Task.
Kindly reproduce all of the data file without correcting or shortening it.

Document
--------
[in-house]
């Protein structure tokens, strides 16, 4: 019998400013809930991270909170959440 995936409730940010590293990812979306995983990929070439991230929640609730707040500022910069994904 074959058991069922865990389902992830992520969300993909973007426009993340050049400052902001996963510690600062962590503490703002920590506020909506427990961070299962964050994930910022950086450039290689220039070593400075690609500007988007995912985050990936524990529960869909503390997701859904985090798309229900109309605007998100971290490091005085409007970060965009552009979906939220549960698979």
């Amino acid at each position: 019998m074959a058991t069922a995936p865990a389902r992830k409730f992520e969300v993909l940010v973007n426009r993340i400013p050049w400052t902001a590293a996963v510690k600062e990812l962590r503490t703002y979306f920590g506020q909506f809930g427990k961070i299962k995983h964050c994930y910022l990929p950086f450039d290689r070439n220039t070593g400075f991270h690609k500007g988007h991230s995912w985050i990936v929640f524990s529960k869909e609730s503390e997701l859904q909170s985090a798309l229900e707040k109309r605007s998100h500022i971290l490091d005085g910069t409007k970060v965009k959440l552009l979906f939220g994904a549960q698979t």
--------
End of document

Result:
[in-house]
């Protein structure tokens, strides 16, 4: 019998400013809930991270909170959440 995936409730940010590293990812979306995983990929070439991230929640609730707040500022910069994904 074959058991069922865990389902992830992520969300993909973007426009993340050049400052902001996963510690600062962590503490703002920590506020909506427990961070299962964050994930910022950086450039290689220039070593400075690609500007988007995912985050990936524990529960869909503390997701859904985090798309229900109309605007998100971290490091005085409007970060965009552009979906939220549960698979």
């Amino acid at each position: 019998m074959a058991t069922a995936p865990a389902r992830k409730f992520e969300v993909l940010v973007n426009r993340i400013p050049w400052t902001a590293a996963v510690k600062e990812l962590r503490t703002y979306f920590g506020q909506f809930g427990k961070i299962k995983h964050c994930y910022l990929p950086f450039d290689r070439n220039t070593g400075f991270h690609k500007g988007h991230s995912w985050i990936v929640f524990s529960k869909e609730s503390e997701l859904q909170s985090a798309l229900e707040k109309r605007s998100h500022i971290l490091d005085g910069t409007k970060v965009k959440l552009l979906f939220g994904a549960q698979t």